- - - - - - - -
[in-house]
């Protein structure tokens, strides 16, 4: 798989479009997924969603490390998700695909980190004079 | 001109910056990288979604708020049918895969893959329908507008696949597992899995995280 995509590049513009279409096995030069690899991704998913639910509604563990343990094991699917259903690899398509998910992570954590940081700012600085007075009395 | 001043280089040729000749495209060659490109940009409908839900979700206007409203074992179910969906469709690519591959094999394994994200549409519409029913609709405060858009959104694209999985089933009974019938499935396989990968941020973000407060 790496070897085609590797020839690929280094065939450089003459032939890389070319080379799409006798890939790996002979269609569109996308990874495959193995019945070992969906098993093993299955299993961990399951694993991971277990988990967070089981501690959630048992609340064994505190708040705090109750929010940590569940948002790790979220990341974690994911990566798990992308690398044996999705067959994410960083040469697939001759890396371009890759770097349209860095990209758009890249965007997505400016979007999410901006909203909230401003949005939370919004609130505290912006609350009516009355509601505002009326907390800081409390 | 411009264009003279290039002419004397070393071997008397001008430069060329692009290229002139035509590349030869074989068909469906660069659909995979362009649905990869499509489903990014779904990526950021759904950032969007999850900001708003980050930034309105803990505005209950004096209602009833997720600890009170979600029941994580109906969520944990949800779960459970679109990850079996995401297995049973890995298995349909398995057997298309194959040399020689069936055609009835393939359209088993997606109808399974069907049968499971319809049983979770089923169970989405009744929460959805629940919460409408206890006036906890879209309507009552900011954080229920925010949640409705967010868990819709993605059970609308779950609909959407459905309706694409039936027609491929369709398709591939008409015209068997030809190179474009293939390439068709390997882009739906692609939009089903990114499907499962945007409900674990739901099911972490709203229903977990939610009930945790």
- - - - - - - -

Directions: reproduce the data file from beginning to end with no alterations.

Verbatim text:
[in-house]
């Protein structure tokens, strides 16, 4: 798989479009997924969603490390998700695909980190004079 | 001109910056990288979604708020049918895969893959329908507008696949597992899995995280 995509590049513009279409096995030069690899991704998913639910509604563990343990094991699917259903690899398509998910992570954590940081700012600085007075009395 | 001043280089040729000749495209060659490109940009409908839900979700206007409203074992179910969906469709690519591959094999394994994200549409519409029913609709405060858009959104694209999985089933009974019938499935396989990968941020973000407060 790496070897085609590797020839690929280094065939450089003459032939890389070319080379799409006798890939790996002979269609569109996308990874495959193995019945070992969906098993093993299955299993961990399951694993991971277990988990967070089981501690959630048992609340064994505190708040705090109750929010940590569940948002790790979220990341974690994911990566798990992308690398044996999705067959994410960083040469697939001759890396371009890759770097349209860095990209758009890249965007997505400016979007999410901006909203909230401003949005939370919004609130505290912006609350009516009355509601505002009326907390800081409390 | 411009264009003279290039002419004397070393071997008397001008430069060329692009290229002139035509590349030869074989068909469906660069659909995979362009649905990869499509489903990014779904990526950021759904950032969007999850900001708003980050930034309105803990505005209950004096209602009833997720600890009170979600029941994580109906969520944990949800779960459970679109990850079996995401297995049973890995298995349909398995057997298309194959040399020689069936055609009835393939359209088993997606109808399974069907049968499971319809049983979770089923169970989405009744929460959805629940919460409408206890006036906890879209309507009552900011954080229920925010949640409705967010868990819709993605059970609308779950609909959407459905309706694409039936027609491929369709398709591939008409015209068997030809190179474009293939390439068709390997882009739906692609939009089903990114499907499962945007409900674990739901099911972490709203229903977990939610009930945790």